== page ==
Bureau of Land Management National Park Service U.S. Fish and Wildlife Service U.S. Forest Service

Farmington River & Salmon Brook, Connecticut

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Managing Agency:

National Park Service, Northeast Regional Office

Designated Reach:

March 12, 2019. Multiple segments and tributaries are designated.

  • The main stem of the Farmington River beginning 0.2 miles below the tailrace of the Lower Collinsville Dam and extending to the site of the Spoonville Dam in Bloomfield and East Granby.
  • The main stem of the Farmington River extending from 0.5 miles below the Rainbow Dam to the confluence with the Connecticut River in Windsor.
  • The East Branch of Salmon Brook extending from the Massachusetts-Connecticut State line to the confluence with the West Branch of Salmon Brook.
  • The West Branch of Salmon Brook extending from its headwaters in Hartland, Connecticut, to its confluence with the East Branch of Salmon Brook.
  • The main stem of Salmon Brook extending from the confluence of the East and West Branches to the confluence with the Farmington River.


Recreational — 61.7 miles; Total — 61.7 miles.

Farmington River

Farmington River (Lower) & Salmon Brook

Located about halfway between New York City and Boston, the Farmington River is the largest tributary of the Connecticut River, and Salmon Brook is the largest, and arguably most important, tributary to the Farmington. Salmon Brook joins the Farmington River in the town of East Granby, Connecticut, about ten miles northwest of the city of Hartford. The Farmington River joins the Connecticut River in town of Windsor, Connecticut, 55 miles north of the Long Island Sound and 13.1 miles south of the Massachusetts state line.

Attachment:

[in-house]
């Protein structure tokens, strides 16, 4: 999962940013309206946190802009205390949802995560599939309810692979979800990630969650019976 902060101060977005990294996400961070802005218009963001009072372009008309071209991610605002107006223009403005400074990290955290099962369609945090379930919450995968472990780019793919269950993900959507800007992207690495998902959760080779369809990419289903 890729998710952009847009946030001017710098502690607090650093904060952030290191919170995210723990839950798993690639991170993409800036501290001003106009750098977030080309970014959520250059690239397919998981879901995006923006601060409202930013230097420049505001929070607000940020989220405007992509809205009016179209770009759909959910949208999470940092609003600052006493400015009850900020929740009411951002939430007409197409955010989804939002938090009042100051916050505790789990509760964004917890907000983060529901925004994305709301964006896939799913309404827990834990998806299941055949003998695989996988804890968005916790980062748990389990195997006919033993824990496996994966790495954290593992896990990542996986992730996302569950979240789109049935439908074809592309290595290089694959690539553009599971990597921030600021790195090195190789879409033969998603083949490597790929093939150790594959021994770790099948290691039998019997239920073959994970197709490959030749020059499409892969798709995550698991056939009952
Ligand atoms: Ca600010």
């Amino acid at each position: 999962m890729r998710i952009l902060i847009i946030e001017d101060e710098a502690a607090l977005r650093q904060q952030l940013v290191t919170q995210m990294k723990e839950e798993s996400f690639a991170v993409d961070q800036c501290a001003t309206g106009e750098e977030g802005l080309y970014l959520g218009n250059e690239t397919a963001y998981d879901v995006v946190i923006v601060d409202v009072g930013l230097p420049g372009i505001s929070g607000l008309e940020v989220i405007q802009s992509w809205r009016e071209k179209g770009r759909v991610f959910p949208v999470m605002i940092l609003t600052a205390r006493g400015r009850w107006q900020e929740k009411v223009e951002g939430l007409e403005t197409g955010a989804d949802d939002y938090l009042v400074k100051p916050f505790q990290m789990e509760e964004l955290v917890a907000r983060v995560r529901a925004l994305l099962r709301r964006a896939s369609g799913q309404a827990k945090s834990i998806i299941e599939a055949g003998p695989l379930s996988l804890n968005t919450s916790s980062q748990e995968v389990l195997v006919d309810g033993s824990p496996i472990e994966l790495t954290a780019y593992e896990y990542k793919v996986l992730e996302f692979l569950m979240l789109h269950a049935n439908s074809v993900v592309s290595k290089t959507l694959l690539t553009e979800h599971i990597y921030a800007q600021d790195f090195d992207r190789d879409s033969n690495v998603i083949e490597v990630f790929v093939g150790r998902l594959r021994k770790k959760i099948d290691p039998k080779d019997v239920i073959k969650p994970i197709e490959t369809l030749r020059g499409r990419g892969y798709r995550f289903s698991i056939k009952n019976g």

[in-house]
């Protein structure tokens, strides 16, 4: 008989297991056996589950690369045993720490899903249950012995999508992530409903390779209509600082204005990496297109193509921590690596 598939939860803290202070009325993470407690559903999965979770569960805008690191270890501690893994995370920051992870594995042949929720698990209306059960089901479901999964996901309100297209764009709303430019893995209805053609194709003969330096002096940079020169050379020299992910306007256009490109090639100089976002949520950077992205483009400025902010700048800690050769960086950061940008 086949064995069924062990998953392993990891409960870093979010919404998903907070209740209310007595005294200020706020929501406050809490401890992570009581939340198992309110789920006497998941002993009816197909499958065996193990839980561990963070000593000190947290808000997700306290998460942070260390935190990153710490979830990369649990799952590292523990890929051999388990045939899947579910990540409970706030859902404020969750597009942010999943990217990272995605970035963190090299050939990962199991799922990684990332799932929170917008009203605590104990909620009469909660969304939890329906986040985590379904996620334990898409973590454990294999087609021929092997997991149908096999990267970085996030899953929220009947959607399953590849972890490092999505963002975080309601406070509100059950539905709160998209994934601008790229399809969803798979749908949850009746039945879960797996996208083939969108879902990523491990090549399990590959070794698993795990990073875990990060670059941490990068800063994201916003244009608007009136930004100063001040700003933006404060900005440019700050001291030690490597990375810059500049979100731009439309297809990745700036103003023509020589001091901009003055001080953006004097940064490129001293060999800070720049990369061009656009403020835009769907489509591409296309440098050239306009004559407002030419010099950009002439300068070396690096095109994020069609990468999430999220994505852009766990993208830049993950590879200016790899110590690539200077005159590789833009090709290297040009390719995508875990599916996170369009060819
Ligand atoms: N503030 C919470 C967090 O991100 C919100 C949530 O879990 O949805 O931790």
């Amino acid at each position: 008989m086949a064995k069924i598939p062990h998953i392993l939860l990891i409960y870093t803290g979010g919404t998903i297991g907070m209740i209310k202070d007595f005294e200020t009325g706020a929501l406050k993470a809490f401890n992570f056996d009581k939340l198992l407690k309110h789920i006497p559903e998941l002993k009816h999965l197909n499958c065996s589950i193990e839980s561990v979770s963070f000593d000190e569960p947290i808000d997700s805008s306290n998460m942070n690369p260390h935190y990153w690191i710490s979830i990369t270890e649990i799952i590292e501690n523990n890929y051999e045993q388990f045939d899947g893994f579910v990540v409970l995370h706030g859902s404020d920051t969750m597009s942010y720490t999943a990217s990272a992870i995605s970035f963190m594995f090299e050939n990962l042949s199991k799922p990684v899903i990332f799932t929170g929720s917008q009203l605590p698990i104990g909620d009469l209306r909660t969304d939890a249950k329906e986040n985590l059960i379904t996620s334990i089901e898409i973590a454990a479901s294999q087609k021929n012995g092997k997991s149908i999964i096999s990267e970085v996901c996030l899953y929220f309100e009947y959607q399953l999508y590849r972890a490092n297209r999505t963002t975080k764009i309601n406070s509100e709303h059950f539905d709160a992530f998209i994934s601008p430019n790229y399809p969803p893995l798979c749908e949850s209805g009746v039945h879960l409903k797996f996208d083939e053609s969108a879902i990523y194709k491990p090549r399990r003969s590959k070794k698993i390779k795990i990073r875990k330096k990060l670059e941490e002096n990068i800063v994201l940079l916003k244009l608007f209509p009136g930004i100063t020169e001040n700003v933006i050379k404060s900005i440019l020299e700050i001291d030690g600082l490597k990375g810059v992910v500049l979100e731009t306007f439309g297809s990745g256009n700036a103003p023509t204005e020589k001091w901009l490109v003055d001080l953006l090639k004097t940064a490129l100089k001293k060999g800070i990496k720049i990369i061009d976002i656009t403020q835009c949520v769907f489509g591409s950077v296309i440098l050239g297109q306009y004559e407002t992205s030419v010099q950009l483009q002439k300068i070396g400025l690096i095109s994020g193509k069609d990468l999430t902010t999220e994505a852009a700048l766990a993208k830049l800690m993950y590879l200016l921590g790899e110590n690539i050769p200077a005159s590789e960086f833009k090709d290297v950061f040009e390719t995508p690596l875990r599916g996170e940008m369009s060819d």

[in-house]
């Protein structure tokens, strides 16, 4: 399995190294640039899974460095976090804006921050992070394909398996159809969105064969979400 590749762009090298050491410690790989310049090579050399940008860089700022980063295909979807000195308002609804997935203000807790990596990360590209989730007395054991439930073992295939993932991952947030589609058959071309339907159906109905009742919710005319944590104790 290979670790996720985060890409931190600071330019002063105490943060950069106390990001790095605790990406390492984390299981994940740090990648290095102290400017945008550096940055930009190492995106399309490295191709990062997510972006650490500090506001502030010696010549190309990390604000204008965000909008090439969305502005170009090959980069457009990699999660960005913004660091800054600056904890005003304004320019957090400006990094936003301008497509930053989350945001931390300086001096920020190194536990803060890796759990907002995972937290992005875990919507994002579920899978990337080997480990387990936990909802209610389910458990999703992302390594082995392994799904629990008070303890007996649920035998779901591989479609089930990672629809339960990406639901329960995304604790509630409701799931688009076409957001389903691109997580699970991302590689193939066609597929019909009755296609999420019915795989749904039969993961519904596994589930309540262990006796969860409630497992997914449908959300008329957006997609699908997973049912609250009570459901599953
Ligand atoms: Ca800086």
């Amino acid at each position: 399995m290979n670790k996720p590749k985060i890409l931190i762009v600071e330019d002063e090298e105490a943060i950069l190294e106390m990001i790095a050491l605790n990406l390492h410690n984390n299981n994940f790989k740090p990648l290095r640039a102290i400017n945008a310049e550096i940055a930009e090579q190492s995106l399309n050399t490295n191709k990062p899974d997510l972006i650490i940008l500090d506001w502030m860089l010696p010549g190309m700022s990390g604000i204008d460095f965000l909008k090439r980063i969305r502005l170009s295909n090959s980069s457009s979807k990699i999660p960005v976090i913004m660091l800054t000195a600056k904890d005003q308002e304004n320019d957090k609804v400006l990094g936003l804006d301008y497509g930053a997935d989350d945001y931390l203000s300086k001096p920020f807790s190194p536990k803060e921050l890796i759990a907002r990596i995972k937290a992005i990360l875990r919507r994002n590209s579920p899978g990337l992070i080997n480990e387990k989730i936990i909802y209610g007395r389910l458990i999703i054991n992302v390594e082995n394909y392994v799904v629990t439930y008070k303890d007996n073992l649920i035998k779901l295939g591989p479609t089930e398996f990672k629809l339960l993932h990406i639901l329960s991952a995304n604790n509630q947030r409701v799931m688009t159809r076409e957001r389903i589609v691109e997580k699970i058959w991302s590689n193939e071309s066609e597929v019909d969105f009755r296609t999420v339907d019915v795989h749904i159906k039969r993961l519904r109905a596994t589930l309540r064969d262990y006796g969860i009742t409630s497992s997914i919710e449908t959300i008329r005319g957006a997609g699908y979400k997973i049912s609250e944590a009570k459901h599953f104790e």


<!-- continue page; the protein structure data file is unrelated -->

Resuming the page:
The lower Farmington River and Salmon Brook support natural, cultural and recreational resources of exceptional significance to the citizens of Connecticut and the nation. There is strong local support for the protection of the rivers, including votes of support for wild and scenic designation from the governing bodies of all ten communities abutting the study area including Avon, Bloomfield, Burlington, Canton, East Granby, Farmington, Granby, Hartland, Simsbury and Windsor.

The river corridors boast a remarkable combination of varied geology; healthy forested watershed; excellent fishing and paddling areas; well-kept walking and biking trails; diverse communities of plants, wildlife, fish and aquatic invertebrates; rich agricultural soils; archaeological sites; historic towns and landmarks; and striking scenic views. The outstandingly remarkable values (ORVs) described in the management plan are geology, water quality, biological diversity, cultural landscape and recreation.